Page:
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    Near-blind former boxer puts troubled kids on right path

    LISBON (AFP) – In some ways, said former Portuguese boxer Jorge Pina, the loss of most of his sight was the making of him. “I didn’t lose my sight, I just see things differently,” he said.

    Forced to abandon his world title dreams, Pina devotes his time to helping troubled kids from rough neighbourhoods stay on the right path by channelling their energy into sport.

    “Before, I was a selfish and troubled person from a difficult neighbourhood,” he said. “But now I want to help young people win the combat of life.”

    His sight problem developed in training in 2004 and eventually put an end to his boxing career. An operation two years later failed to fix his detached retina and he was left with only 10 per cent vision.

    But even before he had fully recovered, Pina was asking his doctor whether he could run.

    Jorge Pina teaches boxing to the kids of his foundation (Fundacao Jorge Pina) at Olivais school in Lisbon
    Jorge Pina, 42 years old, blind and paralympic marathoner, poses for a photo before his training session at the university stadium in Lisbon on April 27, 2018. – PHOTOS: AFP
    Jorge Pina stands on the sports pitch of social neighbourhood Bensaude during a boxing class for children in Lisbon on November 12, 2018
    Jorge Pina with autistic children during a boxing training session at Olivais school on January 22, 2018
    Jorge Pina runs during his training session at the university stadium in Lisbon on April 27, 2018

    “When I lost my sight I needed something positive, despite my limitations,” he said, still breathing hard from a training run with his sighted guide on a Lisbon athletics track.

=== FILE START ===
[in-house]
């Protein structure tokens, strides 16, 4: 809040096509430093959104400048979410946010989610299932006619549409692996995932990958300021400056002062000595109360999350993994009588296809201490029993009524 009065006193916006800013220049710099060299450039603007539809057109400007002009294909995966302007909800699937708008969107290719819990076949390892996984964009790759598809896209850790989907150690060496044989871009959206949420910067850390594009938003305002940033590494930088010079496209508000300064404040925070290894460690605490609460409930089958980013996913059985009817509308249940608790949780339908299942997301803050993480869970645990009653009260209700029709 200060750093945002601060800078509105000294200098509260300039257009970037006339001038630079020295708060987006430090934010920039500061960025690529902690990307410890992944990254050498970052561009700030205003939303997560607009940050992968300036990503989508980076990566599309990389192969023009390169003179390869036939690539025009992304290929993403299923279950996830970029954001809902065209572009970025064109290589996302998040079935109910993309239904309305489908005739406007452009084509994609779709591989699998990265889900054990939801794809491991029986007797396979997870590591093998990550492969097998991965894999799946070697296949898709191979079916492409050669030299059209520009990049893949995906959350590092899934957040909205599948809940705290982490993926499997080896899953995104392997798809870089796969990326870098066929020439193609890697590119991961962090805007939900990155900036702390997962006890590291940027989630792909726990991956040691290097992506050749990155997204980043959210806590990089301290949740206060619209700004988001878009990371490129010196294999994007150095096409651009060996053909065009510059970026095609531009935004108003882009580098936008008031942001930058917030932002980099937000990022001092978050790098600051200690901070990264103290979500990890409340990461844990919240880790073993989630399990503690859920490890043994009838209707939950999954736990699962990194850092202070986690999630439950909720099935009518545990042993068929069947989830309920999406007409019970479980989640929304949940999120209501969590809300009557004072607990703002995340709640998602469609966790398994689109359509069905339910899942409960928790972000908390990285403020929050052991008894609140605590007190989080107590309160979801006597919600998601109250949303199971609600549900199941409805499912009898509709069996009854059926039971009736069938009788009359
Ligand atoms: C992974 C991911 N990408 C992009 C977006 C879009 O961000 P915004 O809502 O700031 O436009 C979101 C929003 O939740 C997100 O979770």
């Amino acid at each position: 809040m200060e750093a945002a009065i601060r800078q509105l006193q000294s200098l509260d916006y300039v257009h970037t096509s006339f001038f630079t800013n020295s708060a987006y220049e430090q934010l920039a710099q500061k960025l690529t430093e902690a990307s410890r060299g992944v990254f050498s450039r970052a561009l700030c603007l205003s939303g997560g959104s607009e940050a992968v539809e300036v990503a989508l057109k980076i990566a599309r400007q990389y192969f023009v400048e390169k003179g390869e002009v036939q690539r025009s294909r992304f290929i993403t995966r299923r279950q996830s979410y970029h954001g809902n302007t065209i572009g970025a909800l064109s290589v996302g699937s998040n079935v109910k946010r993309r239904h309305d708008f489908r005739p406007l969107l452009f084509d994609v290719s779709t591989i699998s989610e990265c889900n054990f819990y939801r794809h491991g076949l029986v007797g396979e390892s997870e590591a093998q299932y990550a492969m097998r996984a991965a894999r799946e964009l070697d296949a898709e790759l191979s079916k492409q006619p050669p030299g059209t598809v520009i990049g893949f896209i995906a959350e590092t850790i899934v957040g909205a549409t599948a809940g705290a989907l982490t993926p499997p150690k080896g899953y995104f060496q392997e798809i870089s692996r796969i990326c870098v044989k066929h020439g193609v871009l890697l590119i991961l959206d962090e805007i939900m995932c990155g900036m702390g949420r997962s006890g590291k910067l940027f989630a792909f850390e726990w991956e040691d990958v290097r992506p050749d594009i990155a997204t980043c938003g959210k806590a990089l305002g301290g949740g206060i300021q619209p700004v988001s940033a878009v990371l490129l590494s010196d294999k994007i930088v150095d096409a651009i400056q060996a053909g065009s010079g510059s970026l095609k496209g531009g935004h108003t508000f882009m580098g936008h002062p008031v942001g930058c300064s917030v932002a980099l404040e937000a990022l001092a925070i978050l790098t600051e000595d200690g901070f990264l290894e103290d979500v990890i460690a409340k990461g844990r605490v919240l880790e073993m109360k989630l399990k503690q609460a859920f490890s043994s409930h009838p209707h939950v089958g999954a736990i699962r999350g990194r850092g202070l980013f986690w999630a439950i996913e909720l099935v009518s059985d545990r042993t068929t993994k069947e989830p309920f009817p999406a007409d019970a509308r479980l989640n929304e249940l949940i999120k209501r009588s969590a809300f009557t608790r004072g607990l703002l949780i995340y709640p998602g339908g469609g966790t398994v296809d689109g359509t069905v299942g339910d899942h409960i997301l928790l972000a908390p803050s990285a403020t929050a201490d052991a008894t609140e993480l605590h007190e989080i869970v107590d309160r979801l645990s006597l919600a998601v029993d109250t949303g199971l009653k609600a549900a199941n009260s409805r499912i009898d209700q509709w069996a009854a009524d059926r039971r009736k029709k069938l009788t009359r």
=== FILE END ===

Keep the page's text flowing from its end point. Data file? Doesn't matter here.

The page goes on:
“I chose what I was best at: running and sharing,” he said.

    The running has already taken him to three Paralympics and he is also aiming to be at Tokyo in 2020.

    The sharing saw him set up shop in Bensaude, one of Lisbon’s more deprived neighbourhoods, where he operates his own sport association for local kids.

    In a spartan hall, the former middleweight contender warms up, shadow boxing in front of a full-length mirror before calling the assembled kids to order.

    “Listen up kids, right now – or I’m off!” he growled.

    Tall, lean and muscled, 42-year-old Pina still cuts an imposing figure, and the kids, mostly from the local gypsy community, quieten down and listen.

    Wherever he goes, the kids attach themselves to him, whether they are taking his hand to guide him or just giving him a hug.

    “Jorge taught me discipline and how to channel my energy,” said one regular, 13-year-old Xavier Pereira, after sessions on the punchbag and some pad work.

    “Before I met him, I got into trouble at school and I didn’t go there very often,” he admitted.

    Pina has been running such sessions since 2011, also working with autistic kids.

    “Jorge coming here really helped us,” said senior social worker Vanessa Madeira. “Our kids learn values and how to live as a community, and that builds trust with the parents.”

    And the success of his work has convinced the city authorities to back a new base for his association with 60 per cent of the funding.

    The new Jorge Pina Association building will provide 1,700 square metres of space for sport and local community activities.

    Partly to help raise the rest of the money for the centre, Pina keeps up his running, with the help of his sighted running partner Helio Fumo.

    But he also has to stay in shape for the next Paralympics, to make sure he can make the qualifying times. And for that, he is up early every morning for his training run.

    His apartment bears witness to his dedication: the trophies on the shelves, the energy drinks, food supplements, fruit and cereal bars fuelling his next sporting challenge.

    And backing him every step of the way for the last 10 years is his partner, Raquel Pedro. She makes sure he has everything he needs to pursue his dreams.

    At 42, Pina still feels in top physical form and even speaks in terms of the rebirth of his sporting career.

    “As a boxer, I saw other people as enemies. Today, I am my own adversary and those who surround me give me the strength to surpass myself.

    “I’m happier than I was before.”

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